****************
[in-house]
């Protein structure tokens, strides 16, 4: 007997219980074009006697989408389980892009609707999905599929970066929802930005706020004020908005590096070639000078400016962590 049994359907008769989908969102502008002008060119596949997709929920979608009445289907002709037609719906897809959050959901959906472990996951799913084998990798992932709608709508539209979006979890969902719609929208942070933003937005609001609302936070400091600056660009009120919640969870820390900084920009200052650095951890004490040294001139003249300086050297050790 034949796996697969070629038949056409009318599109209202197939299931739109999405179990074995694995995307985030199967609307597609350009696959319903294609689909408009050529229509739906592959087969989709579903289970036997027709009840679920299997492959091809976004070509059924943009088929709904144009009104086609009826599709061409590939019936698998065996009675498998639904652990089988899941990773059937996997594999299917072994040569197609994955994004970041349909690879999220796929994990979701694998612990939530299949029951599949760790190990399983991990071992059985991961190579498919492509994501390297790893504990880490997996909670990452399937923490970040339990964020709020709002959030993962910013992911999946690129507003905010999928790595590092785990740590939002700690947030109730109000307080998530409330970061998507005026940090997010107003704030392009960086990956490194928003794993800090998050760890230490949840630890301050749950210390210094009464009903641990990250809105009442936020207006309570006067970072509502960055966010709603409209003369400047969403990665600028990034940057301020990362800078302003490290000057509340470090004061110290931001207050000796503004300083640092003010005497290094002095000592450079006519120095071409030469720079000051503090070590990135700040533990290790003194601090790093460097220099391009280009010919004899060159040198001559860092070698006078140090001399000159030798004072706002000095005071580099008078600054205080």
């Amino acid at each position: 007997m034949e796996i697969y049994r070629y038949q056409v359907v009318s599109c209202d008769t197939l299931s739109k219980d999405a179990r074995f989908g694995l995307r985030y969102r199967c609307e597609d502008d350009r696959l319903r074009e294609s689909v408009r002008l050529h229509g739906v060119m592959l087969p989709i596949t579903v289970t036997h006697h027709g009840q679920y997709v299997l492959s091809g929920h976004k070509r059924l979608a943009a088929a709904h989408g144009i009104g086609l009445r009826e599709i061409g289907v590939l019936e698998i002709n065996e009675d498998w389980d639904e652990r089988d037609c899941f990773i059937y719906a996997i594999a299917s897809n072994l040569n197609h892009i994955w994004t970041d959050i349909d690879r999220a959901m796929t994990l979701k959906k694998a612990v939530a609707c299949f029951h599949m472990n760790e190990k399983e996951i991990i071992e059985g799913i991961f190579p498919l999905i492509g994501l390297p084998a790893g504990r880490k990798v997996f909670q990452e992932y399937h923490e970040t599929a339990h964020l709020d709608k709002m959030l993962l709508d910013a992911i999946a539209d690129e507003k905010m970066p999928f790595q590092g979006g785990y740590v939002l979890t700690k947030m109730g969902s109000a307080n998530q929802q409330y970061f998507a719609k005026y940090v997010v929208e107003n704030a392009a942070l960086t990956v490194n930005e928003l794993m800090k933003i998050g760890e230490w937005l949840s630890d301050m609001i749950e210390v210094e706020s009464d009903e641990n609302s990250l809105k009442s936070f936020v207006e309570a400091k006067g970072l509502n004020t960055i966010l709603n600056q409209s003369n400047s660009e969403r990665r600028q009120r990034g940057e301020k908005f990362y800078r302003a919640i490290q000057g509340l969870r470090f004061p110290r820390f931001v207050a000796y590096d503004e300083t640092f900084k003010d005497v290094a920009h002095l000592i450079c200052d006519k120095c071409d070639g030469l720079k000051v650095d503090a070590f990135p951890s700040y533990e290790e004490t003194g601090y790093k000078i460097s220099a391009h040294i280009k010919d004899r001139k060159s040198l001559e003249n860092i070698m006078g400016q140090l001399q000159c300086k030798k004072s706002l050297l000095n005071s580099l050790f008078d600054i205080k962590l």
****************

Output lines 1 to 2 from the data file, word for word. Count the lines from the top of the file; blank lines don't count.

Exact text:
[in-house]
């Protein structure tokens, strides 16, 4: 007997219980074009006697989408389980892009609707999905599929970066929802930005706020004020908005590096070639000078400016962590 049994359907008769989908969102502008002008060119596949997709929920979608009445289907002709037609719906897809959050959901959906472990996951799913084998990798992932709608709508539209979006979890969902719609929208942070933003937005609001609302936070400091600056660009009120919640969870820390900084920009200052650095951890004490040294001139003249300086050297050790 034949796996697969070629038949056409009318599109209202197939299931739109999405179990074995694995995307985030199967609307597609350009696959319903294609689909408009050529229509739906592959087969989709579903289970036997027709009840679920299997492959091809976004070509059924943009088929709904144009009104086609009826599709061409590939019936698998065996009675498998639904652990089988899941990773059937996997594999299917072994040569197609994955994004970041349909690879999220796929994990979701694998612990939530299949029951599949760790190990399983991990071992059985991961190579498919492509994501390297790893504990880490997996909670990452399937923490970040339990964020709020709002959030993962910013992911999946690129507003905010999928790595590092785990740590939002700690947030109730109000307080998530409330970061998507005026940090997010107003704030392009960086990956490194928003794993800090998050760890230490949840630890301050749950210390210094009464009903641990990250809105009442936020207006309570006067970072509502960055966010709603409209003369400047969403990665600028990034940057301020990362800078302003490290000057509340470090004061110290931001207050000796503004300083640092003010005497290094002095000592450079006519120095071409030469720079000051503090070590990135700040533990290790003194601090790093460097220099391009280009010919004899060159040198001559860092070698006078140090001399000159030798004072706002000095005071580099008078600054205080």